His study, “How the Time of Day Affects Productivity: Evidence from School Schedules,” examined the GPAs and standardized test scores of nearly 2 million students enrolled in grades 6 through 11 in the Los Angeles Unified School District. The students attended schools that began around 8 a.m. and ended at 3:10 p.m.

Among his findings: Students fared better in math classes held in the morning than the afternoon.

http://gousoe.uen.org/6Ft

 

A copy of the study

http://gousoe.uen.org/6Fu (The Review of Economics and Statistics)

 


 

 

The exhausting life of a first-year teacher What it’s like to learn how to teach — while teaching Hechinger Report

 

WASHINGTON — By October of his first year teaching, the reality of Amit Reddy’s new job was clear: He would not be getting much sleep, and any he did get would be interrupted by bad dreams and anxiety about his classroom.

“The whole night you’re thinking about the game,” Reddy said. “I’ve not had a good sleep since I started this job.”

Reddy is an eighth-grade science teacher at Alice Deal Middle School, which serves more than 1,300 students in grades six through eight in a stately building in the northwestern D.C. neighborhood of Tenleytown. Thirty-one percent of the students are black and 45 percent are white. Almost 20 percent qualify for free or reduced-price lunch.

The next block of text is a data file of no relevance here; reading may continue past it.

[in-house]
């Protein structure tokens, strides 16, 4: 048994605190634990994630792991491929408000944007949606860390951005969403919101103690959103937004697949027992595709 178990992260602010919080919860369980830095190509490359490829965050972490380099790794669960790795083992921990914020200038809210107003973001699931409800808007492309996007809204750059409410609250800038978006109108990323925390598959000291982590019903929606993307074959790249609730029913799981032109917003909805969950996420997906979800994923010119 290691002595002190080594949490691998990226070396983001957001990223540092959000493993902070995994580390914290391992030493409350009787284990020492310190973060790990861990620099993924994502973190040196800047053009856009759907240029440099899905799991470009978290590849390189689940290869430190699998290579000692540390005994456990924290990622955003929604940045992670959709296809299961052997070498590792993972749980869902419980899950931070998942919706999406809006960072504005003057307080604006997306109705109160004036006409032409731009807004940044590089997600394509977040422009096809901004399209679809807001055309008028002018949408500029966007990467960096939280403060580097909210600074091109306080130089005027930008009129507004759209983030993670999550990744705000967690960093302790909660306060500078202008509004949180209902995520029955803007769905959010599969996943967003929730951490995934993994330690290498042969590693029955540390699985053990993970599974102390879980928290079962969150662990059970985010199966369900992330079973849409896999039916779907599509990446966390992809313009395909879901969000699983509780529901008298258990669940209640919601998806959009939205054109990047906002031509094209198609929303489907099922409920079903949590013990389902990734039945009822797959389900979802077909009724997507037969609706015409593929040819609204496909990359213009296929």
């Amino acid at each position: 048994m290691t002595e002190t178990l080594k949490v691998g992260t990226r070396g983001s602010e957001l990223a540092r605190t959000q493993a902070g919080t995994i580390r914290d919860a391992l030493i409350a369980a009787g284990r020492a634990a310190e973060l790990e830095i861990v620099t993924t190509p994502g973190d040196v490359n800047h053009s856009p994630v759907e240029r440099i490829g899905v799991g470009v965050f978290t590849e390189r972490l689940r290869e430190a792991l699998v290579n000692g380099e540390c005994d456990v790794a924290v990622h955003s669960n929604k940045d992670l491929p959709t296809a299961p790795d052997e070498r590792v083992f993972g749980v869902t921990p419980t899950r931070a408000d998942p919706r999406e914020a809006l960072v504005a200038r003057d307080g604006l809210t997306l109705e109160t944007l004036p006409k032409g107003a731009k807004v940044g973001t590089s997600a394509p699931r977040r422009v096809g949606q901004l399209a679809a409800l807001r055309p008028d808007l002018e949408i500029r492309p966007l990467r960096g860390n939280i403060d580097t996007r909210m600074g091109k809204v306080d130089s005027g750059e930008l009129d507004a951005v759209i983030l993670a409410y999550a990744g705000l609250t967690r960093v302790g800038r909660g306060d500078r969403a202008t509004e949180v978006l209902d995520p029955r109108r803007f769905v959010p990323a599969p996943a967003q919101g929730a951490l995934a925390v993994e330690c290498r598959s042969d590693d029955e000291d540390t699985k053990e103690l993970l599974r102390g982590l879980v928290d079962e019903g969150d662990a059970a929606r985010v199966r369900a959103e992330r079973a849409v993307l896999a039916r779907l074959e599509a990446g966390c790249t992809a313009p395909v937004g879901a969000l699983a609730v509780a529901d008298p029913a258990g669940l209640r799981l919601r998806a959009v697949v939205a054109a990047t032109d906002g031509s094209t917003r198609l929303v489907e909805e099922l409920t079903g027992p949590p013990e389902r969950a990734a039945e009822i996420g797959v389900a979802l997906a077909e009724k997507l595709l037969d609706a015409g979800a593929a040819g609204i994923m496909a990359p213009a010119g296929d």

At 37, Reddy has an undergraduate degree in engineering and master’s degrees in literary nonfiction and public policy. He’s worked in advertising and studied in Australia and America. In 2014, he published a book about his 2006 journey around his home country of India on a motorcycle.

But none of those experiences truly prepared Reddy for the “exhaustion” of teaching, a job that keeps him busy for 16 to 17 hours “on a good day.”